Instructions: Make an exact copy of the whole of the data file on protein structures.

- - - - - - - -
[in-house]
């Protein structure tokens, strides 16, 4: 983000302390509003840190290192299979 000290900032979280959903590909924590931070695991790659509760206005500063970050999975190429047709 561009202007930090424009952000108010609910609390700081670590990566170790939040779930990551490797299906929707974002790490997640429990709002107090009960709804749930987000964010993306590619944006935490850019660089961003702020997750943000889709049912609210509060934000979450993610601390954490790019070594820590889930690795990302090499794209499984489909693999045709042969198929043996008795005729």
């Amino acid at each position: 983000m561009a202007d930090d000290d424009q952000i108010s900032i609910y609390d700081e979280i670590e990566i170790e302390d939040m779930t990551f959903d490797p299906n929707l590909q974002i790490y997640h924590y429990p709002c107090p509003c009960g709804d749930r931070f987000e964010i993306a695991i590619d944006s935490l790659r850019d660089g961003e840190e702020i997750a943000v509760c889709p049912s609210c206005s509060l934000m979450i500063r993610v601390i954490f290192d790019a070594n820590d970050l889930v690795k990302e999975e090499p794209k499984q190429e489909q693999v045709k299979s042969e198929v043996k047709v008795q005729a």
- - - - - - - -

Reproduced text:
[in-house]
């Protein structure tokens, strides 16, 4: 983000302390509003840190290192299979 000290900032979280959903590909924590931070695991790659509760206005500063970050999975190429047709 561009202007930090424009952000108010609910609390700081670590990566170790939040779930990551490797299906929707974002790490997640429990709002107090009960709804749930987000964010993306590619944006935490850019660089961003702020997750943000889709049912609210509060934000979450993610601390954490790019070594820590889930690795990302090499794209499984489909693999045709042969198929043996008795005729």
């Amino acid at each position: 983000m561009a202007d930090d000290d424009q952000i108010s900032i609910y609390d700081e979280i670590e990566i170790e302390d939040m779930t990551f959903d490797p299906n929707l590909q974002i790490y997640h924590y429990p709002c107090p509003c009960g709804d749930r931070f987000e964010i993306a695991i590619d944006s935490l790659r850019d660089g961003e840190e702020i997750a943000v509760c889709p049912s609210c206005s509060l934000m979450i500063r993610v601390i954490f290192d790019a070594n820590d970050l889930v690795k990302e999975e090499p794209k499984q190429e489909q693999v045709k299979s042969e198929v043996k047709v008795q005729a």